5 When we combine all of this information, we have two Output Filters. One returns only the full formatted address as a string, and another returns a collection of elements that make up the address as a list.

// Get the full address as a string
geocodeByAddressInputs.addOutputFilter("address", "/GeocodeResponse/result/formatted_address", "Response" );
// Get the components of the address as a list
geocodeByAddressInputs.addOutputFilter("components", "/GeocodeResponse/result/address_component/long_name", "Response" );

Making use of the data

Previously, we printed all of the filtered outputs together. However, it can be even more useful to access each element individually.

We noted before that the "components" data is a list of individual elements that make up the address. To access those elements, we'll use the getResultsList() function, which returns a collection. Then we'll use a for loop to iterate through the list elements and print each out on new line. Let's give it a try:

1Replace the line that calls getOutputs(); with the code below:

for(int i = 0; i < geocodeByAddressResults.getResultList("components"). length(); i++){
    System.out.println(geocodeByAddressResults.getResultList("components"). get(i));

2Since there is only one piece of data contained in the filter "address", we use the function getResultString() to print out the data element form this filter. Add the following line, beneath the for loop you created in the last step:


3If you run the code once more, you'll now see that for the components result, we've looped through each of the elements in our list and printed them out. We've also printed the full formatted address:

Here's the full code

The complete code takes advantage of two Output Filters. It should look like this:

import com.temboo.Library.Google.Geocoding.GeocodeByAddress;
import com.temboo.Library.Google.Geocoding.GeocodeByAddress.GeocodeByAddressInputSet;
import com.temboo.Library.Google.Geocoding.GeocodeByAddress.GeocodeByAddressResultSet;
import com.temboo.core.TembooSession;

public class DocTest {

    public static void main(String[] args) throws Exception {

        // Instantiate the choreography, using a previously instantiated TembooSession object, eg:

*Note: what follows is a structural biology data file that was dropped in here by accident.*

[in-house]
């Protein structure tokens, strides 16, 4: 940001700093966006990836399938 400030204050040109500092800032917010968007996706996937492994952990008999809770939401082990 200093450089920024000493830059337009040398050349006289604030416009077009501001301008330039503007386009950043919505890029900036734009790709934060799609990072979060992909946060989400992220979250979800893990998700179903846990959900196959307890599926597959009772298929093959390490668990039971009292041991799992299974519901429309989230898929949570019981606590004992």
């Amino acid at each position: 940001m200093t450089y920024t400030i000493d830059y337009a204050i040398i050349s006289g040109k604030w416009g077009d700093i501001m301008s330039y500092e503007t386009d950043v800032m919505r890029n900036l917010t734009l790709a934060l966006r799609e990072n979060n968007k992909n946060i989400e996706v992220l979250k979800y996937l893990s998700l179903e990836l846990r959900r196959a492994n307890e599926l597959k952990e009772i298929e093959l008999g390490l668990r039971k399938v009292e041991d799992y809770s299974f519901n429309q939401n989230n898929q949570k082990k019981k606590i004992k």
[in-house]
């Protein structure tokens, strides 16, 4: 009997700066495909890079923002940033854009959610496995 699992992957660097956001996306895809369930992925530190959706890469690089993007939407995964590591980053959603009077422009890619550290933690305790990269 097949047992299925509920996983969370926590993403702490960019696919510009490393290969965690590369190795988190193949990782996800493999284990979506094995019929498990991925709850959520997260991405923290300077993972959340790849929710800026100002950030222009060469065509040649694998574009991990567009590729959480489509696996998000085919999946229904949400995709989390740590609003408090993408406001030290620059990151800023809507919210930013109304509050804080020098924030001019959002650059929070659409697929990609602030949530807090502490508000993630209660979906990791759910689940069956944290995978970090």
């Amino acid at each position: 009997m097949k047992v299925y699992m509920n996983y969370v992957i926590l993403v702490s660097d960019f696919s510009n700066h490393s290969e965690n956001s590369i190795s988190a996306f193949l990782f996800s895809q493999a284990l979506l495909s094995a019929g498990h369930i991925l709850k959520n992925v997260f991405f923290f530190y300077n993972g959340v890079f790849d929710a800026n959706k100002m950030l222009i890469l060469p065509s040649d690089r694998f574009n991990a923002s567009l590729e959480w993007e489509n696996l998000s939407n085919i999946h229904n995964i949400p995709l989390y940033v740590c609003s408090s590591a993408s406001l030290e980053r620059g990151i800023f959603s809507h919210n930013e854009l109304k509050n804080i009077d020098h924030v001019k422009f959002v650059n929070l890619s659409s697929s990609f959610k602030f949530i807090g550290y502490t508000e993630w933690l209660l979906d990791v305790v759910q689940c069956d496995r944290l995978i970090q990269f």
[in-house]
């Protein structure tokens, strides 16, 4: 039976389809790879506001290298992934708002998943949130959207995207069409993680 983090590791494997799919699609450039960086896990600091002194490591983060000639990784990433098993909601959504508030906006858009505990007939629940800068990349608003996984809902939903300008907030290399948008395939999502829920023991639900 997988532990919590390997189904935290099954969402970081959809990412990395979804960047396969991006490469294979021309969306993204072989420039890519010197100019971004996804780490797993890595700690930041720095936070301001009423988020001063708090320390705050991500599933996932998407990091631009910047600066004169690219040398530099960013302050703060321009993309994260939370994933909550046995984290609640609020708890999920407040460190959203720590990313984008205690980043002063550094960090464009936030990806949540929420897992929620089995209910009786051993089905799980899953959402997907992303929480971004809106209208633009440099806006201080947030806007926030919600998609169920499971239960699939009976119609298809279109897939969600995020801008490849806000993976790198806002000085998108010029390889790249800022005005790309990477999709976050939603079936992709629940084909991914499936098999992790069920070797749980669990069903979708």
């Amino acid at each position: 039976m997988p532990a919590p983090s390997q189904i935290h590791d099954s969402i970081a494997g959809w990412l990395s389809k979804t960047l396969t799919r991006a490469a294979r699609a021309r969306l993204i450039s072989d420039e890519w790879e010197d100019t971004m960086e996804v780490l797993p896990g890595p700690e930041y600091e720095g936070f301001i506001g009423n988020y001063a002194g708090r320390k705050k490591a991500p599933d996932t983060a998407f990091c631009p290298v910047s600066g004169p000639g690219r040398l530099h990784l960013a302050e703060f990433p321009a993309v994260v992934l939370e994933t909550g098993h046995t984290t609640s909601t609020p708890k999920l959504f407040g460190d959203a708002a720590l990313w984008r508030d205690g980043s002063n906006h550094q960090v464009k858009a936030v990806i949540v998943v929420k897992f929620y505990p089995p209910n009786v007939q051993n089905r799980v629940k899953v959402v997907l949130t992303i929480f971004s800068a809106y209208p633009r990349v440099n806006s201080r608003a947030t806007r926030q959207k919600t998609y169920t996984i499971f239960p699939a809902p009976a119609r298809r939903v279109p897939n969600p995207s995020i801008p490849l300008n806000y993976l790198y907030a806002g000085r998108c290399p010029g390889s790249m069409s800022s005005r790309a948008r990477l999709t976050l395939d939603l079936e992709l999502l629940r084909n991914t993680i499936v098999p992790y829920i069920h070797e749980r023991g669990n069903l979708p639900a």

TembooSession session = new TembooSession("ACCOUNT_NAME", "APP_NAME", "APP_KEY");
        GeocodeByAddress geocodeByAddressChoreo = new GeocodeByAddress(session);

        // Get an InputSet object for the choreo
        GeocodeByAddressInputSet geocodeByAddressInputs = geocodeByAddressChoreo.newInputSet();

        // Set inputs
        geocodeByAddressInputs.set_Address("104 Franklin St., New York NY 10013");

        // add an output filter to extract the full address
        geocodeByAddressInputs.addOutputFilter("address", "/GeocodeResponse/result/formatted_address", "Response");
        // add an output filter to extract the collection of address long_name components
        geocodeByAddressInputs.addOutputFilter("components", "/GeocodeResponse/result/address_component/long_name", "Response");
        // Execute choreography
        GeocodeByAddressResultSet geocodeByAddressResults = geocodeByAddressChoreo.execute(geocodeByAddressInputs);
        for(int i = 0; i < geocodeByAddressResults.getResultList("components"). length(); i++){
            System.out.println(geocodeByAddressResults.getResultList("components"). get(i));


You should now see individual outputs for each of the address "components" as a list, and the full "address" as a string printed to the serial monitor.

What's Next?

We've filtered some data! You can specify as many Output Filters as you need for each Choreo, so why not try adding your own third output filter to this example? If you'd like to try something different, you can try filtering the output from any of our 2000+ Choreos.

Once you've got your code up and running, you're ready to move on and do more. From monitoring your running applications, to moving your generated Temboo code to your preferred development environment and sharing it with colleagues, collaborators and friends - we've got you covered.